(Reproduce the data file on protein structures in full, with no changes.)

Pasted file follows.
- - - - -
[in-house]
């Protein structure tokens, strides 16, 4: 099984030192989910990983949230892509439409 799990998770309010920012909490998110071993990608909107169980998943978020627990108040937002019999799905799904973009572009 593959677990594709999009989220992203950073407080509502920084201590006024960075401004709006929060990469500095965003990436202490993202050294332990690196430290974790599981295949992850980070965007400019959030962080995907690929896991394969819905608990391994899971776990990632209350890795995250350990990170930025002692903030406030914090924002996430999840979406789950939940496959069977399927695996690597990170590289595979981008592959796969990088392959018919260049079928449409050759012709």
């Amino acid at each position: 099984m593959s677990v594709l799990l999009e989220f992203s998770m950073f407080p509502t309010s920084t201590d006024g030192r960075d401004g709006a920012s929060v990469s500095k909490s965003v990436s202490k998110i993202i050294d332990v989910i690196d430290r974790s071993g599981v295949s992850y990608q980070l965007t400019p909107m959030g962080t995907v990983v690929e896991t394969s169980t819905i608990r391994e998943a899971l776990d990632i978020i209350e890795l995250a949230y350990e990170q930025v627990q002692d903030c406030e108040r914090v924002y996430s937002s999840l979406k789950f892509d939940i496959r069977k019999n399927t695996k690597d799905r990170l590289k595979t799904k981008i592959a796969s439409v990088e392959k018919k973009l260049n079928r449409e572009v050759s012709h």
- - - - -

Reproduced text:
[in-house]
């Protein structure tokens, strides 16, 4: 099984030192989910990983949230892509439409 799990998770309010920012909490998110071993990608909107169980998943978020627990108040937002019999799905799904973009572009 593959677990594709999009989220992203950073407080509502920084201590006024960075401004709006929060990469500095965003990436202490993202050294332990690196430290974790599981295949992850980070965007400019959030962080995907690929896991394969819905608990391994899971776990990632209350890795995250350990990170930025002692903030406030914090924002996430999840979406789950939940496959069977399927695996690597990170590289595979981008592959796969990088392959018919260049079928449409050759012709």
């Amino acid at each position: 099984m593959s677990v594709l799990l999009e989220f992203s998770m950073f407080p509502t309010s920084t201590d006024g030192r960075d401004g709006a920012s929060v990469s500095k909490s965003v990436s202490k998110i993202i050294d332990v989910i690196d430290r974790s071993g599981v295949s992850y990608q980070l965007t400019p909107m959030g962080t995907v990983v690929e896991t394969s169980t819905i608990r391994e998943a899971l776990d990632i978020i209350e890795l995250a949230y350990e990170q930025v627990q002692d903030c406030e108040r914090v924002y996430s937002s999840l979406k789950f892509d939940i496959r069977k019999n399927t695996k690597d799905r990170l590289k595979t799904k981008i592959a796969s439409v990088e392959k018919k973009l260049n079928r449409e572009v050759s012709h």